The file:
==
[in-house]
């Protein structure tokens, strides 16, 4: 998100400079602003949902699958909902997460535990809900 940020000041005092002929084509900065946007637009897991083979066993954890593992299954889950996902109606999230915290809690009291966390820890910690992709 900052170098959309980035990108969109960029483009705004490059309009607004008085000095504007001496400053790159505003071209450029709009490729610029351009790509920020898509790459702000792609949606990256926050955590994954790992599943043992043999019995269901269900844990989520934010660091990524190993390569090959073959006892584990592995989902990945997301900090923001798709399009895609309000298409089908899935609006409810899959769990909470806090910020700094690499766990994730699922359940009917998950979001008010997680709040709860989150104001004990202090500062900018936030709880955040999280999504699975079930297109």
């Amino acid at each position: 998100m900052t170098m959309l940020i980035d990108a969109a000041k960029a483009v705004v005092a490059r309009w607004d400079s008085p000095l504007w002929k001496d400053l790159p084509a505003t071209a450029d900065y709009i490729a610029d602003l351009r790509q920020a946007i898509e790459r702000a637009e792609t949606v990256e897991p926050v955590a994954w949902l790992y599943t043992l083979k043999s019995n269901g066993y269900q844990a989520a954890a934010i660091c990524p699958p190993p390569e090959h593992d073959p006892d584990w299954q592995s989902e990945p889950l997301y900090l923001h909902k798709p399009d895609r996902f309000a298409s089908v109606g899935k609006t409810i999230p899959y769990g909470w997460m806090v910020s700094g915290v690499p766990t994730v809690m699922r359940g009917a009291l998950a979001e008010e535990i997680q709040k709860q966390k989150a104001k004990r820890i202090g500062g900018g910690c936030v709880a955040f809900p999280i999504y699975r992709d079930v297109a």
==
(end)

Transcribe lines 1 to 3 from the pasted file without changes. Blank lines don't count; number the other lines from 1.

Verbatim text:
[in-house]
């Protein structure tokens, strides 16, 4: 998100400079602003949902699958909902997460535990809900 940020000041005092002929084509900065946007637009897991083979066993954890593992299954889950996902109606999230915290809690009291966390820890910690992709 900052170098959309980035990108969109960029483009705004490059309009607004008085000095504007001496400053790159505003071209450029709009490729610029351009790509920020898509790459702000792609949606990256926050955590994954790992599943043992043999019995269901269900844990989520934010660091990524190993390569090959073959006892584990592995989902990945997301900090923001798709399009895609309000298409089908899935609006409810899959769990909470806090910020700094690499766990994730699922359940009917998950979001008010997680709040709860989150104001004990202090500062900018936030709880955040999280999504699975079930297109």
């Amino acid at each position: 998100m900052t170098m959309l940020i980035d990108a969109a000041k960029a483009v705004v005092a490059r309009w607004d400079s008085p000095l504007w002929k001496d400053l790159p084509a505003t071209a450029d900065y709009i490729a610029d602003l351009r790509q920020a946007i898509e790459r702000a637009e792609t949606v990256e897991p926050v955590a994954w949902l790992y599943t043992l083979k043999s019995n269901g066993y269900q844990a989520a954890a934010i660091c990524p699958p190993p390569e090959h593992d073959p006892d584990w299954q592995s989902e990945p889950l997301y900090l923001h909902k798709p399009d895609r996902f309000a298409s089908v109606g899935k609006t409810i999230p899959y769990g909470w997460m806090v910020s700094g915290v690499p766990t994730v809690m699922r359940g009917a009291l998950a979001e008010e535990i997680q709040k709860q966390k989150a104001k004990r820890i202090g500062g900018g910690c936030v709880a955040f809900p999280i999504y699975r992709d079930v297109a």